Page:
Medical or disability leaves aren’t the only instances in which a carrier can help, though. Encourage your small-business clients to reach out to a carrier’s disability consultants to help them accommodate employees who have conditions that might not be disabling or impairing yet. Back pain, musculoskeletal issues, carpal tunnel and even depression can spiral into a larger issue if left untreated.
Small businesses often can’t afford to be missing key employees, as even one employee out on a disability leave can decrease profitability. Being proactive can help curb the chance that conditions could become something larger and keep employees at work and productive.
Maximize the full benefits offering
In today’s wellness-minded world, small-businesses understand that they should provide additional resources to employees, such as employee assistance, wellness, and/or disease management programs in addition to their health and disability insurance benefits.
These programs exist to help mitigate the impact employee health has on an organization, and can connect employees with the resources and assistance they might need. But many may not know how and when to properly tap, or even promote, these programs.
Encourage your small-business clients to connect with their carrier’s disability consultants to help ensure they’re getting the most out of their benefits programs. Disability consultants can investigate available offerings and counsel employers on how to best maximize these resources. In some instances consultants will even help make the connection with health insurance plans and benefits offered through other carriers.
Help and an Objective View
In addition to being point people for your clients, disability consultants can work directly with employees. They can help ask the tough, health-related questions an HR manager might not feel comfortable with and suggest the best resources to help with the issue at hand.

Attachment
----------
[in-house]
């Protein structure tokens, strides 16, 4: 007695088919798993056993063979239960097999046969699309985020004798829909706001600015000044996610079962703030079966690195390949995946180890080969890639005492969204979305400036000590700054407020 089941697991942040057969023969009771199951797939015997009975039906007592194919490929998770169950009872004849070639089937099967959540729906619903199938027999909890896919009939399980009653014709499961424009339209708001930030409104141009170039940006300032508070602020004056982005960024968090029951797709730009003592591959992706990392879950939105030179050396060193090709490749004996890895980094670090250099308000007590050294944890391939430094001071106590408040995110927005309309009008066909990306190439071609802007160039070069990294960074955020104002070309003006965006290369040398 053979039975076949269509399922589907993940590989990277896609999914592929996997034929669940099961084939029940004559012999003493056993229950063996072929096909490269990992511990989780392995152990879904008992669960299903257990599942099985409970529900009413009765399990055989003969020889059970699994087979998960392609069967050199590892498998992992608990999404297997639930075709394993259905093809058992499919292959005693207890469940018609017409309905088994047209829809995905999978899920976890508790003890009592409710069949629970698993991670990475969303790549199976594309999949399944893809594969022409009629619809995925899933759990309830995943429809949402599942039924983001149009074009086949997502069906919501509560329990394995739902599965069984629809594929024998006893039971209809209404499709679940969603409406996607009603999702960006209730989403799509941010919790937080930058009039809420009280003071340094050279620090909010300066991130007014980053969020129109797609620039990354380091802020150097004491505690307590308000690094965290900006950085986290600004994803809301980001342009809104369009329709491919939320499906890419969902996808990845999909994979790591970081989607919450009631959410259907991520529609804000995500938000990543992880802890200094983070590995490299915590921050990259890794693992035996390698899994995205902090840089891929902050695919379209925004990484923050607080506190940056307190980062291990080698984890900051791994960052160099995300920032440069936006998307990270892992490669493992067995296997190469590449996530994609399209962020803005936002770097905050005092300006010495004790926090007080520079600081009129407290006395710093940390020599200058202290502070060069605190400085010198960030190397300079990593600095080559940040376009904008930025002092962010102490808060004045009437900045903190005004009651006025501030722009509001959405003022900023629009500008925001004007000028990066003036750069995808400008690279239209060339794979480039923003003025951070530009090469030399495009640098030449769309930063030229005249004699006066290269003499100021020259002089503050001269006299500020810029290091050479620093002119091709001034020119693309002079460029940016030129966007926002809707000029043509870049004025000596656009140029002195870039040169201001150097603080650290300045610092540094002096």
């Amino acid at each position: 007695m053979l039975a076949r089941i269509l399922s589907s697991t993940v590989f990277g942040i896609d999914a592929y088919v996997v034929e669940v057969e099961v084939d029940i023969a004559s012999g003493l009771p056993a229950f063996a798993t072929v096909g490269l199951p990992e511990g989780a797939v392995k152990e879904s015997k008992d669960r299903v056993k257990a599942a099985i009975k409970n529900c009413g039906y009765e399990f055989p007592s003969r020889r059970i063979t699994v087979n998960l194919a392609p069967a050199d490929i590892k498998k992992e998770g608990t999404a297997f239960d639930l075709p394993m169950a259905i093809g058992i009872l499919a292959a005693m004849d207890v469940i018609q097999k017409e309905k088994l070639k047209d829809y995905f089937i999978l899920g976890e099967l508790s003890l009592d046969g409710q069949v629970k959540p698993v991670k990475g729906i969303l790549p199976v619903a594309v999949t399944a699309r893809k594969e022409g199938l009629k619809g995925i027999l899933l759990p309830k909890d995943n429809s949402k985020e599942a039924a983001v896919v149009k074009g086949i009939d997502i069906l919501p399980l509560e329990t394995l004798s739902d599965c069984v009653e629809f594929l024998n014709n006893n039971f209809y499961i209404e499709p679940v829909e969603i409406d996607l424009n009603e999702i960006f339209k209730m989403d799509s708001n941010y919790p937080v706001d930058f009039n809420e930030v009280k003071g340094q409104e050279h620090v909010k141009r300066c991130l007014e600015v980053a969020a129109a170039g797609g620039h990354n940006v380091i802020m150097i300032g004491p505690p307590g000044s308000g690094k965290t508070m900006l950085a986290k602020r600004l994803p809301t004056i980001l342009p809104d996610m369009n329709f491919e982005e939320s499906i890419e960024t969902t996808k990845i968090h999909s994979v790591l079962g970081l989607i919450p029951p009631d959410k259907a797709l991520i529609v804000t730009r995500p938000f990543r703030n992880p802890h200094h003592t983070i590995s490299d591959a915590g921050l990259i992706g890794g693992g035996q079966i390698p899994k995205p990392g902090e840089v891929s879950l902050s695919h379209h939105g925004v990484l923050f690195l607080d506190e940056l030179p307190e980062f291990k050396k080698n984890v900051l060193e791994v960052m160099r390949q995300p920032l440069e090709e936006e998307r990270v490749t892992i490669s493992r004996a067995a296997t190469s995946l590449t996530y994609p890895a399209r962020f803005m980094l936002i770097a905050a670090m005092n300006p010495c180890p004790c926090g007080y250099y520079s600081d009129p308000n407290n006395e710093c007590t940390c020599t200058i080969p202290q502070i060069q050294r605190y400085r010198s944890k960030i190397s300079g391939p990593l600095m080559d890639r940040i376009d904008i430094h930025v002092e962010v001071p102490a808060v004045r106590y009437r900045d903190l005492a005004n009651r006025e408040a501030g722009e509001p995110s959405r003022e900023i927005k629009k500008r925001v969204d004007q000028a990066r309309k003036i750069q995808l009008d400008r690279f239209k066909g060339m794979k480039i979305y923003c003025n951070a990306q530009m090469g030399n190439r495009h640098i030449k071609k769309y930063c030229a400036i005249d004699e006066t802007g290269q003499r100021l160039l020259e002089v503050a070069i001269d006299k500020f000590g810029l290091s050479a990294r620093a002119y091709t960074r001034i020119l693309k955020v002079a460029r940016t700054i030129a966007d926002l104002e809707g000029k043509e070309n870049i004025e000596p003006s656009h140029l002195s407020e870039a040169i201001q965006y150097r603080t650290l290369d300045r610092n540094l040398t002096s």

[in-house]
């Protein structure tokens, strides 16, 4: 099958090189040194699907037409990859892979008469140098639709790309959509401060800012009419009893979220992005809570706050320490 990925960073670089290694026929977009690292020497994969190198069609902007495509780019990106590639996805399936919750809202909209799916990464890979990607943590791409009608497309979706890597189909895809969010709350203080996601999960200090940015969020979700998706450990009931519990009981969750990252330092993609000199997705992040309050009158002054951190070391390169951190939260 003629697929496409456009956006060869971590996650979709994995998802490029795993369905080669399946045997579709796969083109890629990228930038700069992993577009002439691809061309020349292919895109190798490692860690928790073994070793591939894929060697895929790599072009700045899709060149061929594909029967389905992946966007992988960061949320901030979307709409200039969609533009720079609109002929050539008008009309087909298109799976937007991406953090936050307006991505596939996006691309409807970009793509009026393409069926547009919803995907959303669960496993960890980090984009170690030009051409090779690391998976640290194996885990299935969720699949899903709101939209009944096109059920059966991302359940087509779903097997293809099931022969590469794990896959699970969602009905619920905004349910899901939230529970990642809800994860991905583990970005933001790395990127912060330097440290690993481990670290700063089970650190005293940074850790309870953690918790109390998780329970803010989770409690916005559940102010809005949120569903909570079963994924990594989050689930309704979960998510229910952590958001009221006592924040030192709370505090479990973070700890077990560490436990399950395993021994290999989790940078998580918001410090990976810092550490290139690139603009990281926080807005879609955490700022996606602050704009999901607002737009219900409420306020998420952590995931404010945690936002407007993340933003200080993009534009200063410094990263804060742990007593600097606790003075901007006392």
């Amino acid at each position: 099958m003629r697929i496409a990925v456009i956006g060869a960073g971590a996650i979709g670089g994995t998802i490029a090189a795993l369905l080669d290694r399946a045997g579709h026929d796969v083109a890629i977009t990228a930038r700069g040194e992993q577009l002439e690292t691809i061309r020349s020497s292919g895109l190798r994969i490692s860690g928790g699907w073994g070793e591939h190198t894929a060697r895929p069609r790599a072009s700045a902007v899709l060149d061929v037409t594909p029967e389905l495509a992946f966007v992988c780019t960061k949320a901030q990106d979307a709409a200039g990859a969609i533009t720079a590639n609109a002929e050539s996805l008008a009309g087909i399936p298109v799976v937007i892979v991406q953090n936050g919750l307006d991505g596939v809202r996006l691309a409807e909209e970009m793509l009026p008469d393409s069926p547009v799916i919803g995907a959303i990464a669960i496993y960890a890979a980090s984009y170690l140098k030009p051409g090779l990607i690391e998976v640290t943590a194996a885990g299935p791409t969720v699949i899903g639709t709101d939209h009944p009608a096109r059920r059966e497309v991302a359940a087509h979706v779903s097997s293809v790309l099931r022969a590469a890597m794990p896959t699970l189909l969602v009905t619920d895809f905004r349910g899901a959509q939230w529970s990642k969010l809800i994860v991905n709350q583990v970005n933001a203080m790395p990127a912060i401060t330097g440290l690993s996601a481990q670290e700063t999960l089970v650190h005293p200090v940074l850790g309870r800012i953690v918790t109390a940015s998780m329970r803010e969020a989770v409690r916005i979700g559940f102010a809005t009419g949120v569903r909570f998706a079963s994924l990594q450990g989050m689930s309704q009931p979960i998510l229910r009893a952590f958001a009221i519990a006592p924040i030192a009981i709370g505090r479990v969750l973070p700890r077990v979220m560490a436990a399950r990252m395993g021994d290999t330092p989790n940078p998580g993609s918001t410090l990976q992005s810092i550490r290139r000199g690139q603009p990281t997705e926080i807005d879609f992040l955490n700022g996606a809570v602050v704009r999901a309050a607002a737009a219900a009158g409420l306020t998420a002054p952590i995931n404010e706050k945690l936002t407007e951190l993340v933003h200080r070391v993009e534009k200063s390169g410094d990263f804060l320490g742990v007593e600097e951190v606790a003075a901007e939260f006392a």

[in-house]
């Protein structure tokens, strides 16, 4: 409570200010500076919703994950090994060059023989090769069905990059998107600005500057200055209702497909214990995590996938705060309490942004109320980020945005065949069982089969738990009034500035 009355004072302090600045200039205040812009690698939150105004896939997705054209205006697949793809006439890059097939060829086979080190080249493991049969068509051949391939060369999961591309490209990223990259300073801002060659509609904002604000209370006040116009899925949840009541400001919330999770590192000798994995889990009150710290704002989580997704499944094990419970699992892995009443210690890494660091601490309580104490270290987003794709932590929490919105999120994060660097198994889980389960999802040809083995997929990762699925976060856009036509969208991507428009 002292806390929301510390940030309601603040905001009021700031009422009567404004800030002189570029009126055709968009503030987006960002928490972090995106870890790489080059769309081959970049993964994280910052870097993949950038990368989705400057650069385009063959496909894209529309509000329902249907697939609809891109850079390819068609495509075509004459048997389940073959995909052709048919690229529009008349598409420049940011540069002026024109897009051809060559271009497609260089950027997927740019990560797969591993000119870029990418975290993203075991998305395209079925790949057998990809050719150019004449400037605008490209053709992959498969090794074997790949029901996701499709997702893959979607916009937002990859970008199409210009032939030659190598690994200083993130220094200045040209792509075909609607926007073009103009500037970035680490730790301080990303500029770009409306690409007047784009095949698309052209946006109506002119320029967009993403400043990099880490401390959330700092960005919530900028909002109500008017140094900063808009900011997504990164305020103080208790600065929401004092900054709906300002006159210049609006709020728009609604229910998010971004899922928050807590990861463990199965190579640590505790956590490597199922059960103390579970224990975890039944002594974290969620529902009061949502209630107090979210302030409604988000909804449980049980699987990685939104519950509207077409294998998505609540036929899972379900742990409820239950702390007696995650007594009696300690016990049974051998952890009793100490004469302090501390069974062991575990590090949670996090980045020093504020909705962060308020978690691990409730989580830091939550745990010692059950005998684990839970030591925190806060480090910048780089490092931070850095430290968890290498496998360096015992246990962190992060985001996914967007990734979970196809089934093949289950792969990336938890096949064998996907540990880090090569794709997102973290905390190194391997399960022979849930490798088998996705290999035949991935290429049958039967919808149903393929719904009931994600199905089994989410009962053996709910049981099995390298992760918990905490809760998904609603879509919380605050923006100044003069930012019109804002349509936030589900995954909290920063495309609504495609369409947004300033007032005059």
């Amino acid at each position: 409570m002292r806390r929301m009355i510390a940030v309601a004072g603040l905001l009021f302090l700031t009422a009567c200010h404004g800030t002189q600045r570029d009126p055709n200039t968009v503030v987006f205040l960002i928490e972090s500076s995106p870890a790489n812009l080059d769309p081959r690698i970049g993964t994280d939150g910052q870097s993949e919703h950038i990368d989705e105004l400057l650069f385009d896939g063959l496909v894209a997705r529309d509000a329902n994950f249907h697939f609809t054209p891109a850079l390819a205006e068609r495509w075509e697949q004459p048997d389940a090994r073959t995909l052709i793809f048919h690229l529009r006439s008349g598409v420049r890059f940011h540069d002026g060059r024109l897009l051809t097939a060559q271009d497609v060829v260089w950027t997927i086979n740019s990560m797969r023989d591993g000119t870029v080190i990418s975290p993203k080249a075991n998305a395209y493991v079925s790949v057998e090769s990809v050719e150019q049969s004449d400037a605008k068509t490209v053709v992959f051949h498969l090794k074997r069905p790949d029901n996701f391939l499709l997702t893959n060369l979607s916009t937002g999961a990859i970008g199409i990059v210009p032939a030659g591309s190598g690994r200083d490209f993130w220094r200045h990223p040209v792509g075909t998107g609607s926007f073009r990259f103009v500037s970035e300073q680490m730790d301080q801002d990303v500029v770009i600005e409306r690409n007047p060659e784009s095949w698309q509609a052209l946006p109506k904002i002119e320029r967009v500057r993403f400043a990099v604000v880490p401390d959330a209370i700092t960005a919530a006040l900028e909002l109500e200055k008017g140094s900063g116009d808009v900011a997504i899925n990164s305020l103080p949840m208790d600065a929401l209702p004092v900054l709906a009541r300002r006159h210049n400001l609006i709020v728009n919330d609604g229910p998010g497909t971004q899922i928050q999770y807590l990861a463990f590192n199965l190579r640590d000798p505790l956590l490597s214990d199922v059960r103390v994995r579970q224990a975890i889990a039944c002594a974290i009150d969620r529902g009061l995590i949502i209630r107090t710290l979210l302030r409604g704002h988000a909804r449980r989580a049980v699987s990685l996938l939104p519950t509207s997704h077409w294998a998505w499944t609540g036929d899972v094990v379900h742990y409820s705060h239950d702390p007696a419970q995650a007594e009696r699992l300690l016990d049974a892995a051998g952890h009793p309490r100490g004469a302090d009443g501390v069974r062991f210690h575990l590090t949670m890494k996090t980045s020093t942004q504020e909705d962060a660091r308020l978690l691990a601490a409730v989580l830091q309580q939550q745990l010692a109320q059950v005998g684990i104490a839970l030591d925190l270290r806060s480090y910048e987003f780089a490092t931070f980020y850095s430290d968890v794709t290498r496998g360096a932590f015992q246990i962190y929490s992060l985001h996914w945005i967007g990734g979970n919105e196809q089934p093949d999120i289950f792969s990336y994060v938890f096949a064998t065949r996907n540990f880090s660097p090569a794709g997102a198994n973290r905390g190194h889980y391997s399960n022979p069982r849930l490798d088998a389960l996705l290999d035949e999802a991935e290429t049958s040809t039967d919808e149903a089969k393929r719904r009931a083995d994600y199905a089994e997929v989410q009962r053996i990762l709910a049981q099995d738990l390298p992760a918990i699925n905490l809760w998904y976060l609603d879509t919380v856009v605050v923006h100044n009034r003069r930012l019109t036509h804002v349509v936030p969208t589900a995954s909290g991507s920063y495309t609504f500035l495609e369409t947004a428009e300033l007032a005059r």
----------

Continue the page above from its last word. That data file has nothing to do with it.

If an issue does require a claim, disability consultants can even help employees navigate the claims process. They also can work directly with an employee’s medical team and help implement any restrictions or concerns into a return-to-work plan or implement reasonable accommodations.
Allowing direct access between carrier resources and clients won’t just save you time, it can also help reduce instances of disability in the workplace and increase productivity and profitability. This is especially important for small businesses that can’t afford to lose an employee to a disability leave.
By addressing these issues early, you can help your clients diminish the need for an employee to file a disability claim and increase your value as a resource for years to come.
Brian Kost is the program director for Standard Insurance Company’s Workplace Possibilities program. He’s been with The Standard since 2007 and was instrumental in creating the program that exists today. With more than 30 years of experience, Brian is a results-driven manager with a track record of innovative program design in reducing absence, improving return-to-work outcomes and helping employees become more productive. He holds a master’s degree in career and guidance counseling. He also is a certified rehabilitation counselor and ergonomist.